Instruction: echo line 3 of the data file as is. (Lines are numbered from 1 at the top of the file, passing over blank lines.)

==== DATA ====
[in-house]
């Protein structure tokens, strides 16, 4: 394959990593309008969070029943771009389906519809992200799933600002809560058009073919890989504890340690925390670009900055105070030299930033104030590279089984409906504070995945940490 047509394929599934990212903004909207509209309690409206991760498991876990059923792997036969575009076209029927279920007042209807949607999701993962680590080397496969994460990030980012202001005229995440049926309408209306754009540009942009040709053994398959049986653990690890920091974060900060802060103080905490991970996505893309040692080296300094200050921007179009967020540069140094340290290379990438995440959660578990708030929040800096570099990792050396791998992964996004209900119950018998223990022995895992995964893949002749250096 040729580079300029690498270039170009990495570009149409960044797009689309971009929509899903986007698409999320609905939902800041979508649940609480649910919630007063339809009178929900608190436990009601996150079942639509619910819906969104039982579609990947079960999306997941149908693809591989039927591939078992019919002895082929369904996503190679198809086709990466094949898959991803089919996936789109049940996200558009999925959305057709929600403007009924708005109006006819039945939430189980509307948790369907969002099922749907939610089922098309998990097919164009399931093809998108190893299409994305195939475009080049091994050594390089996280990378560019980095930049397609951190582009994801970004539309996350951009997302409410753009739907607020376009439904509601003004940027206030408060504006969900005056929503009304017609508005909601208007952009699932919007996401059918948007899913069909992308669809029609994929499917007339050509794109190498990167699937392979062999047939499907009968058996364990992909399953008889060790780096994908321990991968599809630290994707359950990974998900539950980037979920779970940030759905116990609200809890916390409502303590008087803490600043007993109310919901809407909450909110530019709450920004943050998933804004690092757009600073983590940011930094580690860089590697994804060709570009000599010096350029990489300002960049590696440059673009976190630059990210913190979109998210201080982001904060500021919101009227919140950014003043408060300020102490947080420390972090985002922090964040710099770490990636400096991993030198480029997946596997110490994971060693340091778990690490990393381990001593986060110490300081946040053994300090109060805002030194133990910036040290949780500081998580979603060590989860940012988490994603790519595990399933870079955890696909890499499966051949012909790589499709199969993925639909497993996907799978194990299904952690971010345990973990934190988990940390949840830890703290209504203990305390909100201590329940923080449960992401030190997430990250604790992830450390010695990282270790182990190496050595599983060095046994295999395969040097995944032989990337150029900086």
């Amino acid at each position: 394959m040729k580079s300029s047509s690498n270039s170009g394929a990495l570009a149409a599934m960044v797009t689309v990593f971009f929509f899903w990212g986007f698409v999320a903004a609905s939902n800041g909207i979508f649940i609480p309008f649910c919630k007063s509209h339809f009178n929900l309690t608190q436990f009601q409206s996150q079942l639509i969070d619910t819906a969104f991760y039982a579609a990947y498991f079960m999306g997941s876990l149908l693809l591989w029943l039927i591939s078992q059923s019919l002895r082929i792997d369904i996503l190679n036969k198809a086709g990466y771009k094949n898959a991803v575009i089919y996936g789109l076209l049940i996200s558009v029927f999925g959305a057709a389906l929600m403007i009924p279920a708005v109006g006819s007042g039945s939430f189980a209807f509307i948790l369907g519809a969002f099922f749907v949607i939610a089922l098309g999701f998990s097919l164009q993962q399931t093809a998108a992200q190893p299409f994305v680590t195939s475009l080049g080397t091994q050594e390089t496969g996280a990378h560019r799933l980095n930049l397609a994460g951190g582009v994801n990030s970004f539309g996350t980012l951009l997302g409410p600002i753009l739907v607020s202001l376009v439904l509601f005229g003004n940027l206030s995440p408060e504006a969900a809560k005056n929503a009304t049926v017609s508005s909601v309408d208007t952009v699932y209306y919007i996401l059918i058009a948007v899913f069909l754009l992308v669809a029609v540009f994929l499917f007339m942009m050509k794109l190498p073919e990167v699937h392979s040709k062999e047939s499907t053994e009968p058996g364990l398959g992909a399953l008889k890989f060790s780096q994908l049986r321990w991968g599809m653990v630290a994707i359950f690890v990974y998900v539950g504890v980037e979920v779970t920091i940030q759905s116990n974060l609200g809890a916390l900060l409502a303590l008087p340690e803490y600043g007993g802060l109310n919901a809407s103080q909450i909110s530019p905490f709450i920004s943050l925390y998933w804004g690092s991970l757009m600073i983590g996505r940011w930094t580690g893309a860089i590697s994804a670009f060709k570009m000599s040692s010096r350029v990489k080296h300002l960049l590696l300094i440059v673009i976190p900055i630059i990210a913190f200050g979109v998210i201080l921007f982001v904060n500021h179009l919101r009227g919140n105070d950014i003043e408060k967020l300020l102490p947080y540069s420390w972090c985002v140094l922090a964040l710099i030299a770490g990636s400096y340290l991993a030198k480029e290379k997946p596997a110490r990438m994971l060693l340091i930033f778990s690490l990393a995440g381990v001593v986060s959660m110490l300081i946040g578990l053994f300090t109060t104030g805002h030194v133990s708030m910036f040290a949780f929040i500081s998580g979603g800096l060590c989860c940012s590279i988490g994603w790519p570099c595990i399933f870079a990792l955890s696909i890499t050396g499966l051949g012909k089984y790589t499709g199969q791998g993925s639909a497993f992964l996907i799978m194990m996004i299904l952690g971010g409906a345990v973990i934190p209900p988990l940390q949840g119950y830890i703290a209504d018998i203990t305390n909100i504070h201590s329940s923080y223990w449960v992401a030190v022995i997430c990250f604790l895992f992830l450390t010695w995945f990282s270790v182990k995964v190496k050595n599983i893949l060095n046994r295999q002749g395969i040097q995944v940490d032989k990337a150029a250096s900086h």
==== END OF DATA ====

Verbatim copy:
């Amino acid at each position: 394959m040729k580079s300029s047509s690498n270039s170009g394929a990495l570009a149409a599934m960044v797009t689309v990593f971009f929509f899903w990212g986007f698409v999320a903004a609905s939902n800041g909207i979508f649940i609480p309008f649910c919630k007063s509209h339809f009178n929900l309690t608190q436990f009601q409206s996150q079942l639509i969070d619910t819906a969104f991760y039982a579609a990947y498991f079960m999306g997941s876990l149908l693809l591989w029943l039927i591939s078992q059923s019919l002895r082929i792997d369904i996503l190679n036969k198809a086709g990466y771009k094949n898959a991803v575009i089919y996936g789109l076209l049940i996200s558009v029927f999925g959305a057709a389906l929600m403007i009924p279920a708005v109006g006819s007042g039945s939430f189980a209807f509307i948790l369907g519809a969002f099922f749907v949607i939610a089922l098309g999701f998990s097919l164009q993962q399931t093809a998108a992200q190893p299409f994305v680590t195939s475009l080049g080397t091994q050594e390089t496969g996280a990378h560019r799933l980095n930049l397609a994460g951190g582009v994801n990030s970004f539309g996350t980012l951009l997302g409410p600002i753009l739907v607020s202001l376009v439904l509601f005229g003004n940027l206030s995440p408060e504006a969900a809560k005056n929503a009304t049926v017609s508005s909601v309408d208007t952009v699932y209306y919007i996401l059918i058009a948007v899913f069909l754009l992308v669809a029609v540009f994929l499917f007339m942009m050509k794109l190498p073919e990167v699937h392979s040709k062999e047939s499907t053994e009968p058996g364990l398959g992909a399953l008889k890989f060790s780096q994908l049986r321990w991968g599809m653990v630290a994707i359950f690890v990974y998900v539950g504890v980037e979920v779970t920091i940030q759905s116990n974060l609200g809890a916390l900060l409502a303590l008087p340690e803490y600043g007993g802060l109310n919901a809407s103080q909450i909110s530019p905490f709450i920004s943050l925390y998933w804004g690092s991970l757009m600073i983590g996505r940011w930094t580690g893309a860089i590697s994804a670009f060709k570009m000599s040692s010096r350029v990489k080296h300002l960049l590696l300094i440059v673009i976190p900055i630059i990210a913190f200050g979109v998210i201080l921007f982001v904060n500021h179009l919101r009227g919140n105070d950014i003043e408060k967020l300020l102490p947080y540069s420390w972090c985002v140094l922090a964040l710099i030299a770490g990636s400096y340290l991993a030198k480029e290379k997946p596997a110490r990438m994971l060693l340091i930033f778990s690490l990393a995440g381990v001593v986060s959660m110490l300081i946040g578990l053994f300090t109060t104030g805002h030194v133990s708030m910036f040290a949780f929040i500081s998580g979603g800096l060590c989860c940012s590279i988490g994603w790519p570099c595990i399933f870079a990792l955890s696909i890499t050396g499966l051949g012909k089984y790589t499709g199969q791998g993925s639909a497993f992964l996907i799978m194990m996004i299904l952690g971010g409906a345990v973990i934190p209900p988990l940390q949840g119950y830890i703290a209504d018998i203990t305390n909100i504070h201590s329940s923080y223990w449960v992401a030190v022995i997430c990250f604790l895992f992830l450390t010695w995945f990282s270790v182990k995964v190496k050595n599983i893949l060095n046994r295999q002749g395969i040097q995944v940490d032989k990337a150029a250096s900086h």